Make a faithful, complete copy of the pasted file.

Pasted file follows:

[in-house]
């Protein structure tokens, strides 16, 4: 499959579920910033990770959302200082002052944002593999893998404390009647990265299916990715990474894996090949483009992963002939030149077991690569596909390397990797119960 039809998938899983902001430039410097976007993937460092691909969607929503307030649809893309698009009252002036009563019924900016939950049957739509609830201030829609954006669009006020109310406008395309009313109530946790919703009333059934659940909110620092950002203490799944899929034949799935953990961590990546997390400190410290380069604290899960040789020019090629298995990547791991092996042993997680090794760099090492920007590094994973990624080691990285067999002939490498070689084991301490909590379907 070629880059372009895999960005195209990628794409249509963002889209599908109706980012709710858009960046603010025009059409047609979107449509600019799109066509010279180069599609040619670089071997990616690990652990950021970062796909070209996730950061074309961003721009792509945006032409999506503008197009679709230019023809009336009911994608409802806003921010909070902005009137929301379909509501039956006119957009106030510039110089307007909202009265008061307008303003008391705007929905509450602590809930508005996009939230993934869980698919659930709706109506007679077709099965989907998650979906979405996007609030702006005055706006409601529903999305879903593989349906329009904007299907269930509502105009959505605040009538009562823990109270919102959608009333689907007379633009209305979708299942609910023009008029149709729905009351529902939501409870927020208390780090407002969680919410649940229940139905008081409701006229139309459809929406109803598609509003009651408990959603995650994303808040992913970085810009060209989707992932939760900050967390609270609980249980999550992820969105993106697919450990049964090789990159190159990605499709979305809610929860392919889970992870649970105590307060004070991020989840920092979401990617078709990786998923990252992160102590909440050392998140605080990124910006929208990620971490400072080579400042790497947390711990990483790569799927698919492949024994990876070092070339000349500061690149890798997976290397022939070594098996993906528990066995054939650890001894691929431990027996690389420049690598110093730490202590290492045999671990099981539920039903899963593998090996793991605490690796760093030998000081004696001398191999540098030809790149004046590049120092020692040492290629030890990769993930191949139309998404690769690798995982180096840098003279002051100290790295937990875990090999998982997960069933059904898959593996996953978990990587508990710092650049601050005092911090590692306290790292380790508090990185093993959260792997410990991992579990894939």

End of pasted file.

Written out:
[in-house]
């Protein structure tokens, strides 16, 4: 499959579920910033990770959302200082002052944002593999893998404390009647990265299916990715990474894996090949483009992963002939030149077991690569596909390397990797119960 039809998938899983902001430039410097976007993937460092691909969607929503307030649809893309698009009252002036009563019924900016939950049957739509609830201030829609954006669009006020109310406008395309009313109530946790919703009333059934659940909110620092950002203490799944899929034949799935953990961590990546997390400190410290380069604290899960040789020019090629298995990547791991092996042993997680090794760099090492920007590094994973990624080691990285067999002939490498070689084991301490909590379907 070629880059372009895999960005195209990628794409249509963002889209599908109706980012709710858009960046603010025009059409047609979107449509600019799109066509010279180069599609040619670089071997990616690990652990950021970062796909070209996730950061074309961003721009792509945006032409999506503008197009679709230019023809009336009911994608409802806003921010909070902005009137929301379909509501039956006119957009106030510039110089307007909202009265008061307008303003008391705007929905509450602590809930508005996009939230993934869980698919659930709706109506007679077709099965989907998650979906979405996007609030702006005055706006409601529903999305879903593989349906329009904007299907269930509502105009959505605040009538009562823990109270919102959608009333689907007379633009209305979708299942609910023009008029149709729905009351529902939501409870927020208390780090407002969680919410649940229940139905008081409701006229139309459809929406109803598609509003009651408990959603995650994303808040992913970085810009060209989707992932939760900050967390609270609980249980999550992820969105993106697919450990049964090789990159190159990605499709979305809610929860392919889970992870649970105590307060004070991020989840920092979401990617078709990786998923990252992160102590909440050392998140605080990124910006929208990620971490400072080579400042790497947390711990990483790569799927698919492949024994990876070092070339000349500061690149890798997976290397022939070594098996993906528990066995054939650890001894691929431990027996690389420049690598110093730490202590290492045999671990099981539920039903899963593998090996793991605490690796760093030998000081004696001398191999540098030809790149004046590049120092020692040492290629030890990769993930191949139309998404690769690798995982180096840098003279002051100290790295937990875990090999998982997960069933059904898959593996996953978990990587508990710092650049601050005092911090590692306290790292380790508090990185093993959260792997410990991992579990894939």